I came to Africa to work in Tanzania. While I had done some research on telling Muslims about Jesus, I was totally unprepared with what transpired in my life in the coming weeks and months. I was called to another country to attend a missionary meeting. I expected a dry period of teaching about traditional missions. Something I was not interested in.
During the meeting men and women like myself stood up and told their personal testimonies and then about their ministries. Some were Wazungus like me. A Mzungu is a person, usually white, from the West that visits or lives in Africa. The word was first recorded in writings by the famous explorer Henry M. Stanley. He of the famous quote “Dr. Livingstone, I presume”. The natives near the Congo are reported calling the whites of that time, Wazungus. (the plural of Mzungu). Roughly, those that travel in circles
In this meeting we Wazungus, all had somewhat similar stories. We found out the African Christians experienced a far different path to Christ. Many of them had lost their families and livelihoods when they came to Jesus.
I was riveted to my seat as they told of their wives being murdered or they being poisoned by their own family members. I took detailed notes, thinking I would never hear such stories and hoped to learn more about these new brothers.
A day or so later, I had an opportunity to listen in on a conversation between two brothers about their conversions to Christ. These Christians converted from Islam, were kicked out of their quarters in the refugee areas or were forced to flee from their home countries because of persecution ending up arriving here virtually homeless and penniless. Many women and children were forced to live on the streets. There is no sympathy for former Muslims that come to Jesus. They are hated as traitors and hunted.
One brother was an actual former imam from Somalia. We will call him Mohamed. He shared that he now had about six families, mostly women and children he was trying to help. Their husbands had found out they were Christians and kicked these women and families to the street. Now before you judge them as harsh remember, many men would expose their wives and have them killed. These merely kept the older children and kicked the wives out with the youngest children hoping to put them in such a hopeless situation that they would return to Islam. So a wife with two to eight children would be found on the street huddled alone at night. People who knew Mohamed alerted him to the situation.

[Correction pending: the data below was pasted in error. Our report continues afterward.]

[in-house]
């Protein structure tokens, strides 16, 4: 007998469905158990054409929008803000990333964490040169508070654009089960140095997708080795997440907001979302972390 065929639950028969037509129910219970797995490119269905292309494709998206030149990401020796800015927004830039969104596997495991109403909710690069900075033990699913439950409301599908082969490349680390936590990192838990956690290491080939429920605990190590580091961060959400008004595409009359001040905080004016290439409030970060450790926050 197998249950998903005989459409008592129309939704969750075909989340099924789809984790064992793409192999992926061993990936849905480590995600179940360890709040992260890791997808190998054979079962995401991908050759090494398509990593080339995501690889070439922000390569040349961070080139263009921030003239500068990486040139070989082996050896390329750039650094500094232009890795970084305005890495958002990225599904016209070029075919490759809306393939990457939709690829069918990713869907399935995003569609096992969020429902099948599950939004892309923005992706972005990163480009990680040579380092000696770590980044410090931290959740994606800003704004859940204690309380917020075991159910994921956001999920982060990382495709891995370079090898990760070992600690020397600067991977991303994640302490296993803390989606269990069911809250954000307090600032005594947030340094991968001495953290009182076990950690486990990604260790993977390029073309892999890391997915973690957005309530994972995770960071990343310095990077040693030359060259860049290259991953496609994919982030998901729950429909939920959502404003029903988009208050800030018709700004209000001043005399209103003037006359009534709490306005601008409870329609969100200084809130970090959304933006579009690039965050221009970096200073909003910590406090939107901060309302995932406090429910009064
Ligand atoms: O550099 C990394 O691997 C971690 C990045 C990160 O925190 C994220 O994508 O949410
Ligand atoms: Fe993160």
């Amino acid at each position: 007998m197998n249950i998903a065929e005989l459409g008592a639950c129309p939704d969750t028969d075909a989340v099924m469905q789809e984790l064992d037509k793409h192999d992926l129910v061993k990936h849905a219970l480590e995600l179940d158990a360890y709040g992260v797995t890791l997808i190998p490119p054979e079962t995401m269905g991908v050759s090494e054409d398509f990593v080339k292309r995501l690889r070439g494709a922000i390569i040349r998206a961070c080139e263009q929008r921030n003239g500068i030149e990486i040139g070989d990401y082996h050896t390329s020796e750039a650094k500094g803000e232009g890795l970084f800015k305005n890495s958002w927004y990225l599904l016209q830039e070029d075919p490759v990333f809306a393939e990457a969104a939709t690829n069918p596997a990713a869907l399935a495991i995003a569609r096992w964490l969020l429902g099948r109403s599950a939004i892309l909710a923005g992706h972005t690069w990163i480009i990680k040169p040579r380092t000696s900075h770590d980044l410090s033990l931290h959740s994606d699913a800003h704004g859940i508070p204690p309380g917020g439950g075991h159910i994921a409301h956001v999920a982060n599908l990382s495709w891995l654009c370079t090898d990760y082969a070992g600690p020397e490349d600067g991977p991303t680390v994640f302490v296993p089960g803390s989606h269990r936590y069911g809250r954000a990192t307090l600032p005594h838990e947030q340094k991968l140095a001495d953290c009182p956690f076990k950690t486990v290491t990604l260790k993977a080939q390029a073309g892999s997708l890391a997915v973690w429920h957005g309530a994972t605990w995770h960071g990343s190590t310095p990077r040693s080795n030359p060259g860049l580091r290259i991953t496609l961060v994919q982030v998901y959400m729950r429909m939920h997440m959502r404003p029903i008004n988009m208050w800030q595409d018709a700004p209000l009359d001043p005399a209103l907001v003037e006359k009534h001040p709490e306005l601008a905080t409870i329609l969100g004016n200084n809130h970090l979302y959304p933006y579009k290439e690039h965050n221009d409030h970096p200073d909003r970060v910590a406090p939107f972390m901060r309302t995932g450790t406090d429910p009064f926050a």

But then Mohamed dropped a bomb shell on me. He and the Mzungu he was talking with were stretched to the limit and were actually turning them away now. They did what they could with what they had. It cost about $150 a month to pull someone off of the street and house them and provide enough food for them to survive. They had a plan to help these women for about four months till they got them on their feet. But some never got on their feet. How do you watch after eight children or even four and go out and find a job to provide for them?
This is how we got started. I knew that brothers and sisters in the West would stand with these new believers. We have to. Some of these ladies are choosing between starvation, victimization and their faith. Some go back to Islam. We are not talking about a political issue. I am not appealing based on a cause or a ministry. I am talking about real women and men who have risked it all for Jesus. When we do for the least of these, we are in fact doing for Jesus Himself. Some have risked the ultimate price for coming to Jesus. We are trying to assist these so that they have a chance at serving the Lord tomorrow. We are trying to find sustainable solutions through jobs, business start-ups and relocation. But till then we simply need housing and food.